WOONSOCKET – When you celebrate a 125th birthday, it helps to have a very large cake.
And it was a good thing Pauline Dubois and her son, Michael, had made a cake four-feet by three-feet in the shape of the city of Woonsocket given the number of people showing up at Ciro’s Tavern on Cherry Street Thursday night to celebrate Woonsocket’s incorporation as a city 125 years ago.
Ciro’s owner Matt Moylan and his wife, Jill, along with Jill’s sister, Gina, and their parents sponsored the kick-off fundraiser for the city’s upcoming Main Street Block Party on Aug. 29 and it should not have been a surprise that more than 350 people filled the tavern for the event.
“It’s wonderful,” Sen. Roger Picard said while looking over the assembled residents, business leaders, public officials and city employees and even state leaders such as State General Treasurer Gina Raimondo. “It’s unfortunate that the city doesn’t get all the attention it should get. We have a lot of good things in the city and they are all here tonight.”
Matt Moylan said he was happy to see all the support for the upcoming Main Street Block Party and was proud that Ciro’s could be the host of such a well attended kick-off.
“It’s a nice event and people have been phoning in all day buying tickets and making donations,” he said.
The gathering included a wide assortment of hor d'oeuvres from Ciro’s menu and other special treats. The Adam Go Quartet played jazz and other tunes in the downstairs lounge, and the event even filled the upstairs dining areas of Ciro’s that are done in a medieval manor theme complete with wall tapestries and suits of armor.
The cake was laid out on a table in the upstairs dining room and was cut by Mayor Leo T. Fontaine, who helped plan a 125th Anniversary Main Street Block Party in August, and City Council President John F. Ward.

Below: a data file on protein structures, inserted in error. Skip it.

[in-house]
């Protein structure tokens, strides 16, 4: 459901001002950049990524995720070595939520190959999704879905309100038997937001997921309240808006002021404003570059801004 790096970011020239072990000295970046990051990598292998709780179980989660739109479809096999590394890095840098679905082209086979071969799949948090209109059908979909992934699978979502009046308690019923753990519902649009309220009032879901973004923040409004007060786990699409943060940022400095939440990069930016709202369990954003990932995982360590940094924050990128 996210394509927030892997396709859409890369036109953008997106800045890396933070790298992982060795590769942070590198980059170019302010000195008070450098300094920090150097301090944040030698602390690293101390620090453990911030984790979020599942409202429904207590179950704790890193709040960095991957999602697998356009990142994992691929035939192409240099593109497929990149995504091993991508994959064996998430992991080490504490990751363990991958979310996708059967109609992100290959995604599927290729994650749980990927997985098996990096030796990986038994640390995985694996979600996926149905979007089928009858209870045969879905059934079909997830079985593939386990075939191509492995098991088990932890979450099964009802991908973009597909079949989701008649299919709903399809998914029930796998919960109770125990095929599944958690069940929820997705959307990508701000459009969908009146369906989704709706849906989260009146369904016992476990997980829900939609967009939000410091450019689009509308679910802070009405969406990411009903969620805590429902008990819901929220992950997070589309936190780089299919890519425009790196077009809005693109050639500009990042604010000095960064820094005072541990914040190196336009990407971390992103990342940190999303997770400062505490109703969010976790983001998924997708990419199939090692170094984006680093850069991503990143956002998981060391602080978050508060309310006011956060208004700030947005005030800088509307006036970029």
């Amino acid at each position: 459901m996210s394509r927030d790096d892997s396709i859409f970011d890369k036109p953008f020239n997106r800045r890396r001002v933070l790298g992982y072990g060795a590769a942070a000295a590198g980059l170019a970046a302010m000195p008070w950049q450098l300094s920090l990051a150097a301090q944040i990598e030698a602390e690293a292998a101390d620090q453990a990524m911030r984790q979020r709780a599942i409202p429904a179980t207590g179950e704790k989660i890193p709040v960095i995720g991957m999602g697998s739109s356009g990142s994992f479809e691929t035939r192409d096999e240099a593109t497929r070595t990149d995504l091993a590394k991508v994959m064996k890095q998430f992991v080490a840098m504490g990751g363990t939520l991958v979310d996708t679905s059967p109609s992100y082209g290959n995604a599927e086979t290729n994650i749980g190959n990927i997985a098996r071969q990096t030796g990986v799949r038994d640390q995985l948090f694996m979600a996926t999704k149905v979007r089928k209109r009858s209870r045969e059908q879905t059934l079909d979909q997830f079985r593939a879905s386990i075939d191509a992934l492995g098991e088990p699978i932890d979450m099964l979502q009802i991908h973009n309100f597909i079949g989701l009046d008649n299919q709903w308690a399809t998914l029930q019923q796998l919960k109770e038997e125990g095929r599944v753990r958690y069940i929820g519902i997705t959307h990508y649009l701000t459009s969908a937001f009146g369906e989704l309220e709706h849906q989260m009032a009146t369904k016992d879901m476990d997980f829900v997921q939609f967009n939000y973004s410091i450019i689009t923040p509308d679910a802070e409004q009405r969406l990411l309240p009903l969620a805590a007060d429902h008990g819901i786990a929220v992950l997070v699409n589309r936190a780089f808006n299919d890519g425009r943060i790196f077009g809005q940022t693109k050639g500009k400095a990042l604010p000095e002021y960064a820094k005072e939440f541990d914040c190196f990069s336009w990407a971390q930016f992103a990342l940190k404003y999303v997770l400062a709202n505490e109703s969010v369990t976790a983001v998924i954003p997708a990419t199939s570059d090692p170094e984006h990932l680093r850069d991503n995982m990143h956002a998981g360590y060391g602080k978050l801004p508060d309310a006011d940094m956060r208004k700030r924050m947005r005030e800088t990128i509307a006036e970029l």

“It’s really unbelievable. It’s a great turnout and I am really happy to see so many people come out to celebrate such a positive thing for the city,” Fontaine said.
The mayor acknowledged that the city has a difficult road ahead in solving its fiscal crisis but also pointed to the gathering as a way of showing people could come together in the city’s best interest as they were doing Thursday night.
“It is nice to see everyone put the negatives aside for a night and come out to celebrate with us,” Fontaine said.
The kick-off will be followed by additional events at Vintage Restaurant, Christopher’s and Chan’s and other functions as well, according to Fontaine.
“Everything will lead up to our Main Street Block Party on Aug. 29,” he said.
Ward said he also believed the turnout for the fundraiser to be a good sign for the city.
“It is great to take a night off from all of our problems,” he said.
Ward also pointed to the need to celebrate the best things in Woonsocket.
“Every community should take the time to celebrate its history,” he said. “Woonsocket is a good city and it has a great future and I’m glad I’m around to be a part of this.”
The city’s General Assembly members also attended the cake cutting ceremony, as did a number of members of the city’s fire department, police department, school department and city hall.
Michael Morin, president of the Woonsocket firefighters union, said he thought the gathering was a big turnout, much better than could be expected for a rainy night in the city.
“I know the Savini family and this is a well-known event benefitting the city, so I’m not surprised,” he said.
Rep. Lisa Baldelli-Hunt, joining the upstairs crowd with Rep. Robert Phillips and former Rep. Jon Brien, said she believed the gathering was a “wonderful turnout for the city.”
“My family has been friends with the Savinis and the Moylans for years and it is not surprising that they get this kind of support,” she said.
“They are very involved in their community and it’s good to see Matt take the lead in fundraising for the Main Street Block Party.
Baldelli-Hunt said she also believed the evening showed what is best about Woonsocket.
“I was speaking to the Speaker of the House about Woonsocket the other day and he said one of the things a city has to have to make it great is spirit and that is what we have here. We don’t want to lose that spirit because it is going to help the city push ahead and end up in a better place,” she said.